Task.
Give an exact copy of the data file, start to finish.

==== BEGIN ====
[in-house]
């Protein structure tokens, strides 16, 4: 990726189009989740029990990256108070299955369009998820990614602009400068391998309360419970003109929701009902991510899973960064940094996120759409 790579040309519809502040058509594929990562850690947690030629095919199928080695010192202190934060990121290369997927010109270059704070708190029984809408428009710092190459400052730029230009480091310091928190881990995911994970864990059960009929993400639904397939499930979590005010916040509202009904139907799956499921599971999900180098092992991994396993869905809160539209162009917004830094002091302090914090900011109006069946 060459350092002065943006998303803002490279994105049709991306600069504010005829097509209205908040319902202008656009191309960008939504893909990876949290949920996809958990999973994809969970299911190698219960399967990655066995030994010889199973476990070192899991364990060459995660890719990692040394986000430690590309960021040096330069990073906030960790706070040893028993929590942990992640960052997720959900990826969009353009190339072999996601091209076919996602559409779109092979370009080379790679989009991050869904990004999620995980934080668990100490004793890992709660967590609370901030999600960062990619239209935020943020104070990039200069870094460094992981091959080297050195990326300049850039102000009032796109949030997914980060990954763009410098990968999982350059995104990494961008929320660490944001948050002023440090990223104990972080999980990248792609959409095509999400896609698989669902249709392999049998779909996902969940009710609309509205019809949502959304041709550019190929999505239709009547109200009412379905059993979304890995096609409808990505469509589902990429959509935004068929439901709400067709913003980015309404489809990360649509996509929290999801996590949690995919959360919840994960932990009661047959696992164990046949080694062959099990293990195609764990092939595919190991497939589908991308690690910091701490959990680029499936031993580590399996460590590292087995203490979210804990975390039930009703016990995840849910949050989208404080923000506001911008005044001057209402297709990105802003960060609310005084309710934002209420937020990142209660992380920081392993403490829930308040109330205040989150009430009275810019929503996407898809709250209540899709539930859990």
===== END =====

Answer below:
[in-house]
């Protein structure tokens, strides 16, 4: 990726189009989740029990990256108070299955369009998820990614602009400068391998309360419970003109929701009902991510899973960064940094996120759409 790579040309519809502040058509594929990562850690947690030629095919199928080695010192202190934060990121290369997927010109270059704070708190029984809408428009710092190459400052730029230009480091310091928190881990995911994970864990059960009929993400639904397939499930979590005010916040509202009904139907799956499921599971999900180098092992991994396993869905809160539209162009917004830094002091302090914090900011109006069946 060459350092002065943006998303803002490279994105049709991306600069504010005829097509209205908040319902202008656009191309960008939504893909990876949290949920996809958990999973994809969970299911190698219960399967990655066995030994010889199973476990070192899991364990060459995660890719990692040394986000430690590309960021040096330069990073906030960790706070040893028993929590942990992640960052997720959900990826969009353009190339072999996601091209076919996602559409779109092979370009080379790679989009991050869904990004999620995980934080668990100490004793890992709660967590609370901030999600960062990619239209935020943020104070990039200069870094460094992981091959080297050195990326300049850039102000009032796109949030997914980060990954763009410098990968999982350059995104990494961008929320660490944001948050002023440090990223104990972080999980990248792609959409095509999400896609698989669902249709392999049998779909996902969940009710609309509205019809949502959304041709550019190929999505239709009547109200009412379905059993979304890995096609409808990505469509589902990429959509935004068929439901709400067709913003980015309404489809990360649509996509929290999801996590949690995919959360919840994960932990009661047959696992164990046949080694062959099990293990195609764990092939595919190991497939589908991308690690910091701490959990680029499936031993580590399996460590590292087995203490979210804990975390039930009703016990995840849910949050989208404080923000506001911008005044001057209402297709990105802003960060609310005084309710934002209420937020990142209660992380920081392993403490829930308040109330205040989150009430009275810019929503996407898809709250209540899709539930859990």